I keep unfinished article ideas in a text document on my computer. When I first started writing Campaign Mastery, I set up a list containing some seventy-odd ideas deriving from material I had produced for my different campaigns. In the past year, that list has, quite obviously, reduced in size – by all of four entries.

In November, I moved apartments, and my computer was the last thing that I packed, and the last thing that I unpacked. I knew that once I let the genie out of the bottle, it would take 80% of my attention and nothing else would get done (and I was right – I still have three boxes to unpack!)

Because I had prepared blog posts in advance, I spent almost four weeks devoting no thought at all to what I was going to post next. So, when the computer was finally unpacked (but my internet connection not yet restored), I had to get myself back up to speed, and that’s when I noticed that only about four items had come off my list.

Naturally enough, I started thinking about why there has been so little movement on the list. A number of reasons came immediately to mind, including (in no particular order):

  • New article ideas
  • A number of articles that ran longer than expected
  • New series: Personality Archetypes, Lessons From The West Wing, Rules Mastery
  • Articles inspired by events in-game
  • Articles inspired by events out-of-game
  • Artciles in response to reader’s questions
  • Articles that could be written more quickly than others while under time pressure

Application to Campaigns

At the same time, I was thinking about campaign structure (because that’s something that I do a lot) and I realised that there is an analogy to be made between these circumstances and what happens in my campaigns. I’ve already talked in an ATGMs post, “In It For The Long Haul” about why my campaigns tend to last for so long, and realised that there was more to the story of why this is so, or perhaps a different way of looking at why it is the case that makes my points more accessable to the readers. So, as a sequel to my contribution towards that answer, I now present this article.

When I create a campaign, I set out a list of plot threads that are to get successively ticked off the schedule until they lead to a crescendo. These aren’t plot trains; they are external stimuli that get folded into whatever else is going on in the campaign. Some of these are inspired by the characters that the players have created, some are inspired by the things that the players tell me they want their characters to do, and some are interesting ideas in their own right. Many exist purely to establish foundations for later plotlines.

For example, in my “Fumanor: One Faith” Campaign, the plot threads that have taken place thus far are (in sequence):

  1. “Surfaceworld” – Gallas (PC) leaves the Drow Tunnels and makes his way to Fort Sharpfang and is recruited by the Inquisition, a new branch of the Church designed to hunt down and destroy the ideologically corrupt and impure. En route, he discovers that the Elves have been training themselves to ride dragons that they are force-maturing; having obtained the eggs from Goblins in exchange for lessons in Magic.
  2. “The Silver Palms” – Gallas receives his first assignment, joins the Silver Palms (an NPC adventuring group deliberately based on the Untouchable Three and Black Hands from KODT), and gets to know them en route to The Grave Of The Prince Of Lies, which they have recently discovered. Sebastion (2nd PC) joins the party. Along the way, they discover that the current high taxes prompt the commons to form rebellions and become bandits and robbers. Law and Order in the outer Kingdom begins to break down.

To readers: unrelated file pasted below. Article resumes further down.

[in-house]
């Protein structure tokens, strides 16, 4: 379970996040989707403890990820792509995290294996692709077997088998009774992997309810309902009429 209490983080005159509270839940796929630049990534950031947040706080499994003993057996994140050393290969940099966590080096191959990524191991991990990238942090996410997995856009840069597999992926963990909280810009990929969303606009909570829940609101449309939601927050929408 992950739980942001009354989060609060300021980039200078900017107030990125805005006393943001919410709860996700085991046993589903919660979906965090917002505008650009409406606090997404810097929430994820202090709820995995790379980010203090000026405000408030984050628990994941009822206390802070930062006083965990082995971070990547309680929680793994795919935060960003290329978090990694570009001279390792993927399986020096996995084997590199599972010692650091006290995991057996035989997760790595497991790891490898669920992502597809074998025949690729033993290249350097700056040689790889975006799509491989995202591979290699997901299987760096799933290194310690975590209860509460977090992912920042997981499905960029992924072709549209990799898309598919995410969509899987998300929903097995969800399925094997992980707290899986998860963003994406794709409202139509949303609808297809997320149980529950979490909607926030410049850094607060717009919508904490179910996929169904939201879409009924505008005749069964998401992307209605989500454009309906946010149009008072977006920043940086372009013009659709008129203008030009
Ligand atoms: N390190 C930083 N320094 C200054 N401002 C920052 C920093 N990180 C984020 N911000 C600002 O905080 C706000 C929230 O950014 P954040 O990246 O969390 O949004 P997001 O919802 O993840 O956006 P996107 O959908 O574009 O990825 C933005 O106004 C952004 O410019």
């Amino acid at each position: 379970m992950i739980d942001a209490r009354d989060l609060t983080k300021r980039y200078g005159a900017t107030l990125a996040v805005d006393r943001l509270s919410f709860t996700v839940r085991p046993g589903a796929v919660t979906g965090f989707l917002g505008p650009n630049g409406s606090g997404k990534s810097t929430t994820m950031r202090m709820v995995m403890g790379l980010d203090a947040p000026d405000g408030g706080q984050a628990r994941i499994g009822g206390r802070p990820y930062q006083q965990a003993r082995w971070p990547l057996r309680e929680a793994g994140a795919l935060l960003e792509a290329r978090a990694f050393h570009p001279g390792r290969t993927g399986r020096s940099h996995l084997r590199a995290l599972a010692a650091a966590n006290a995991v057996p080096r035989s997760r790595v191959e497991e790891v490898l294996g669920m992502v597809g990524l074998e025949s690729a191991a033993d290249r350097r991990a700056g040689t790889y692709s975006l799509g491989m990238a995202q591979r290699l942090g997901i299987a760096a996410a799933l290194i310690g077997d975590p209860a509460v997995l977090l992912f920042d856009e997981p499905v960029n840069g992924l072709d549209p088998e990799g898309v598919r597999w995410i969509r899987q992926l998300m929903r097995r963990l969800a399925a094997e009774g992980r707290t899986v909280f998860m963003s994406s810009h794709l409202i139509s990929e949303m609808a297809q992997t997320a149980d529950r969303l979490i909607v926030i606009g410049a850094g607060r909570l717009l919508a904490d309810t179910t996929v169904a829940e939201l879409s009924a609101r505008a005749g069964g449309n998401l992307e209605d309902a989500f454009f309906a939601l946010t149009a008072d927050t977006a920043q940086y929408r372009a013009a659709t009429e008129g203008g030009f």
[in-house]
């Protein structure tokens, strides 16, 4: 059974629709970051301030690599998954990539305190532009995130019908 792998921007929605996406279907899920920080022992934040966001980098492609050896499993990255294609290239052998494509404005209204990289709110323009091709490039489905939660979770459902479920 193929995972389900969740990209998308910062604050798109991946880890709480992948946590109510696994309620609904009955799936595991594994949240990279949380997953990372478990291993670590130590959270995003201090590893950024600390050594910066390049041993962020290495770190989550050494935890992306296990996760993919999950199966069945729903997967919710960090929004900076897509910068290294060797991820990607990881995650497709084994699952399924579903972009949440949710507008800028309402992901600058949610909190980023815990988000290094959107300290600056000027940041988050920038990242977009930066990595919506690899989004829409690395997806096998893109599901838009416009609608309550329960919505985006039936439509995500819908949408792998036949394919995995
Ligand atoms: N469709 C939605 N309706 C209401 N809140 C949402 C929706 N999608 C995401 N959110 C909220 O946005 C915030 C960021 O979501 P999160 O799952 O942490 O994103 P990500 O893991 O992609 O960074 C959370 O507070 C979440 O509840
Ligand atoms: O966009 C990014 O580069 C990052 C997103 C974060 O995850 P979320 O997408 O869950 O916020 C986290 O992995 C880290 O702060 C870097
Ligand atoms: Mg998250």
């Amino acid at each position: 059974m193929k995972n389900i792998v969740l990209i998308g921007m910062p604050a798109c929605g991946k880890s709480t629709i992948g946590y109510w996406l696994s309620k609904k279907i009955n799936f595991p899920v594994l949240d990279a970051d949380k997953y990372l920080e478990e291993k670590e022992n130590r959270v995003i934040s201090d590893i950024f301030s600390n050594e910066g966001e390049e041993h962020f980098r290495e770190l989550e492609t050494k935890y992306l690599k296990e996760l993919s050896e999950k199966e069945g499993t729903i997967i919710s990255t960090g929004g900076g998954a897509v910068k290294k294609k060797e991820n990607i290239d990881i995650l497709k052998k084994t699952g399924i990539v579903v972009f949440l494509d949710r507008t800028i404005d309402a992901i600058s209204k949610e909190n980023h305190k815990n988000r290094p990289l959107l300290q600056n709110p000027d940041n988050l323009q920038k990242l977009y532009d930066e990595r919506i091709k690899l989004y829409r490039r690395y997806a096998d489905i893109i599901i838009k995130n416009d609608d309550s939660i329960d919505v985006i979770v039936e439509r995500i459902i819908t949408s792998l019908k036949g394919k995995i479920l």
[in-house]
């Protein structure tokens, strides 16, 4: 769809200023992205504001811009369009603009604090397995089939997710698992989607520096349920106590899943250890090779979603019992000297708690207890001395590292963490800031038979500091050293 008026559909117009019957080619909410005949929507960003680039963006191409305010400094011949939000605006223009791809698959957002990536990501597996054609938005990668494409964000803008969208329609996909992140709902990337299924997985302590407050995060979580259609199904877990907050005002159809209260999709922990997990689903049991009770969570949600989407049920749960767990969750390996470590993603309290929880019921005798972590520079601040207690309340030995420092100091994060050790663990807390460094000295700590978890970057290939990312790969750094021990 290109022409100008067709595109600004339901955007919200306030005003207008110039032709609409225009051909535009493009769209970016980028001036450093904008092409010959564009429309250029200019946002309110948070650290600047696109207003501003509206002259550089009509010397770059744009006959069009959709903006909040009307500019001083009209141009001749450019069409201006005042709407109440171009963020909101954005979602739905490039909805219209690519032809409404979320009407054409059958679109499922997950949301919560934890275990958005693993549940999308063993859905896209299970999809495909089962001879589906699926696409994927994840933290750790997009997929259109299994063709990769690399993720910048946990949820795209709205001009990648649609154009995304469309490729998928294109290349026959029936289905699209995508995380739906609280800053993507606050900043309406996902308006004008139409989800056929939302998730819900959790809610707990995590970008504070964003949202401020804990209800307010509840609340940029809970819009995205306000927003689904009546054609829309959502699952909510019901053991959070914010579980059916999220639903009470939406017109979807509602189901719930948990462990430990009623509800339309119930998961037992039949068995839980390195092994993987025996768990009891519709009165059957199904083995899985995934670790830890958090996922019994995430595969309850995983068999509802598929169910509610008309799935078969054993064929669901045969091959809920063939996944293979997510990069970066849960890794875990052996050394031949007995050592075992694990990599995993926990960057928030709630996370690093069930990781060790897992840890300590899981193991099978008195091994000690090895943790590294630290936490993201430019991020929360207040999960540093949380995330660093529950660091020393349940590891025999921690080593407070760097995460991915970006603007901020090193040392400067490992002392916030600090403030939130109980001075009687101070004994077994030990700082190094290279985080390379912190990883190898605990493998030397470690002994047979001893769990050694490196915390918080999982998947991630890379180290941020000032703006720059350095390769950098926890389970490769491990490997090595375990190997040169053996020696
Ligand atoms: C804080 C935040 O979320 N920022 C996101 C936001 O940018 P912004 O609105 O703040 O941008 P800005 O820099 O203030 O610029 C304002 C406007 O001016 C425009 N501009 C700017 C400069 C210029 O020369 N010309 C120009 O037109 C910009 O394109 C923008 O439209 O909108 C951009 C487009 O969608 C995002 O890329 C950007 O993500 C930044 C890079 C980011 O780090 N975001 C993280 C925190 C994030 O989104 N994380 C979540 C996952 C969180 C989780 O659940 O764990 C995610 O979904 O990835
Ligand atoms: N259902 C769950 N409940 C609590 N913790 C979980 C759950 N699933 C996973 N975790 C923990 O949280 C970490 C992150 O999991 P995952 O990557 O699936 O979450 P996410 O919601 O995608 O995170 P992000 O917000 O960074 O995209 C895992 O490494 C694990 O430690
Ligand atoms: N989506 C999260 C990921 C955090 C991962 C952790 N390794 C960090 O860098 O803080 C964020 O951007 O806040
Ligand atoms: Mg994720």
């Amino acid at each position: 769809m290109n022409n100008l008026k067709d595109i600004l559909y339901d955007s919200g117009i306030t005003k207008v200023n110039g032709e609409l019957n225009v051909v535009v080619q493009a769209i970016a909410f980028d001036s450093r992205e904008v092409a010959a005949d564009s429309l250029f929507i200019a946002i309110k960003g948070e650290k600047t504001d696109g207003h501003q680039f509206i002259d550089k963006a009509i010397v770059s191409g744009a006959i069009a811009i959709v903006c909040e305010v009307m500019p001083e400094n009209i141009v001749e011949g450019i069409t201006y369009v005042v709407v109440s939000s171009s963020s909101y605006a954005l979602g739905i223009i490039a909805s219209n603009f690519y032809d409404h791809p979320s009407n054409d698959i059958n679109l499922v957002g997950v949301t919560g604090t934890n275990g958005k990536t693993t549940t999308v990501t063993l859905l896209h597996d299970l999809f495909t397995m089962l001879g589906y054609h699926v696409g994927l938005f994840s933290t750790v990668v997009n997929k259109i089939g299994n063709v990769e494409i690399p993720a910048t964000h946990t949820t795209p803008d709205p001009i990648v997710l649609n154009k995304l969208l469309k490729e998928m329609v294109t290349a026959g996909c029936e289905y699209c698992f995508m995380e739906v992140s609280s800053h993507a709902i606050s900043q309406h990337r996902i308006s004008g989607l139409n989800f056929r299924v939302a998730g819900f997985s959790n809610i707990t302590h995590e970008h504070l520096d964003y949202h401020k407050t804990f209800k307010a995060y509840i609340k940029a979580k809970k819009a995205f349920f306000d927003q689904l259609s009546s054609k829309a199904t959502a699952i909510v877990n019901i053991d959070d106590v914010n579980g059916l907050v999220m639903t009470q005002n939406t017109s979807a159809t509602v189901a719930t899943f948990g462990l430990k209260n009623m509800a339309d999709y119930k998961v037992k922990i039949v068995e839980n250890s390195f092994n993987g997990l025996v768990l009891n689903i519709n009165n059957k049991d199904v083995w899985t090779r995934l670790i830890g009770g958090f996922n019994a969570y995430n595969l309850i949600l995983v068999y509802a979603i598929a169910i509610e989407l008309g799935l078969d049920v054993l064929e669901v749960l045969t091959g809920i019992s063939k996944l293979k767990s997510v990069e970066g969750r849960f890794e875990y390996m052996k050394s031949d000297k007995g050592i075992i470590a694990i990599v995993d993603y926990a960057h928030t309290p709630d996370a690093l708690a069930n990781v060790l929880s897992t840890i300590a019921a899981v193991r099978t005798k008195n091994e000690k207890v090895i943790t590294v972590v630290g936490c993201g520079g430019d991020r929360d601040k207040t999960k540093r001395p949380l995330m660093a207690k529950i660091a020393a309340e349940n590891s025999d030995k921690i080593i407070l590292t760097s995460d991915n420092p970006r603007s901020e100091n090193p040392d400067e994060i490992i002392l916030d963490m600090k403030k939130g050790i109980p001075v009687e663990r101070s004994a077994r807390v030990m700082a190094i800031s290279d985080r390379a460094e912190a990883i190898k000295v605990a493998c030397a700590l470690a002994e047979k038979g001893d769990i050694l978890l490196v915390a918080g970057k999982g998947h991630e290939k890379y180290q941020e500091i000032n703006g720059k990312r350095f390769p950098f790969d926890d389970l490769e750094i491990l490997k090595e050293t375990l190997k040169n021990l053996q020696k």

3. “The Grave Of The Prince Of Lies” – The Silver Palms find the clues leading to Khom (location of the Red Masque) within the icy tomb of the Dwarven Prince seduced by a Drow Priestess, and learn new campaign background material on Elf/Dwarf/Drow relations.
  4. “Reap The Whirlwind” – En route to Khom, the Chaos Power imprisoned within the Red Masque seduces one of the Silver Palms by playing on his overconfidence. The Silver Palms pass through a village where it is revealed that the Church has inadvertantly been subverting the economy of Fumanor, which is the root problem that has necessitated the crushing tax rates. The subversion of the party Cleric is discovered by Gallas and Sebastion, but they decide to take no action – yet.
  5. “The Burning Sage’s Demense” – Silver Palms reach the Lost City of Khom, which is temporally fragmented as a result of the imprisonment of Dis The Destroyer in the Red Masque. Dis has mastered his imprisonment and turned it to his advantage, giving him free reign throughout time. The Silver Palms disintigrate as a group, torn apart by greed and subversion. Kardles redeems himself, providing the key to restoring the imprisonment.
  6. “The Red Masque” – Under constant threat, Sebastian and Gallas transport the Red Masque to safety, undermining a Church-led rebellion against the throne en route. They discover that the Goblins are a bigger threat than anyone realises, but manage to forge an armistace with one of the Goblin tribes.
  7. “Brown Heart” – Gallas and Sebastian are assigned to discover the identity of the Assassin who killed Ceriseth (Druid and PC in a former campaign). They discover that the Druids have more power than anyone realises and have been using it to evolve Goblin Society, transforming them into the deadly enemies that they have become. They learn that the other Goblin tribes have wiped out the Goblin tribe with whom they had arranged the armistace, for heresy. The PCs ally with Razel of the Jal-Pur, a desert people independant of the Kingdom, who bears unprecedented diplomatic overtures to the King. They achieve a peaceful settlement with the Druids.